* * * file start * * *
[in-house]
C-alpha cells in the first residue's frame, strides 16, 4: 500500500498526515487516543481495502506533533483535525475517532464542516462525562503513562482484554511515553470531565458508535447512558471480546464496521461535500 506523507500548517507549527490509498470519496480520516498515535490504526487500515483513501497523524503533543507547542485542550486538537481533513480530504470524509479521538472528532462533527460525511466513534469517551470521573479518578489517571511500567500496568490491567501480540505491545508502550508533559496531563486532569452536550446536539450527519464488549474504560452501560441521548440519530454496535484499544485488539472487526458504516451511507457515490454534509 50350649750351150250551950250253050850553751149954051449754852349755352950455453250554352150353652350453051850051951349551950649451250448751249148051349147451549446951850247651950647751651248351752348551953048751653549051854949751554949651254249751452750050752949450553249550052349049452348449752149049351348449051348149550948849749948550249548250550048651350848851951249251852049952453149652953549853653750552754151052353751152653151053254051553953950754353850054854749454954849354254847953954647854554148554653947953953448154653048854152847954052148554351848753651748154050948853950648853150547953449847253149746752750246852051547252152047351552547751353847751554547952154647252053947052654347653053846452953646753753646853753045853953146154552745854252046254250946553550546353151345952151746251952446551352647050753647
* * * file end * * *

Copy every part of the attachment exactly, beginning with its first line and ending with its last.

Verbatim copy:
[in-house]
C-alpha cells in the first residue's frame, strides 16, 4: 500500500498526515487516543481495502506533533483535525475517532464542516462525562503513562482484554511515553470531565458508535447512558471480546464496521461535500 506523507500548517507549527490509498470519496480520516498515535490504526487500515483513501497523524503533543507547542485542550486538537481533513480530504470524509479521538472528532462533527460525511466513534469517551470521573479518578489517571511500567500496568490491567501480540505491545508502550508533559496531563486532569452536550446536539450527519464488549474504560452501560441521548440519530454496535484499544485488539472487526458504516451511507457515490454534509 50350649750351150250551950250253050850553751149954051449754852349755352950455453250554352150353652350453051850051951349551950649451250448751249148051349147451549446951850247651950647751651248351752348551953048751653549051854949751554949651254249751452750050752949450553249550052349049452348449752149049351348449051348149550948849749948550249548250550048651350848851951249251852049952453149652953549853653750552754151052353751152653151053254051553953950754353850054854749454954849354254847953954647854554148554653947953953448154653048854152847954052148554351848753651748154050948853950648853150547953449847253149746752750246852051547252152047351552547751353847751554547952154647252053947052654347653053846452953646753753646853753045853953146154552745854252046254250946553550546353151345952151746251952446551352647050753647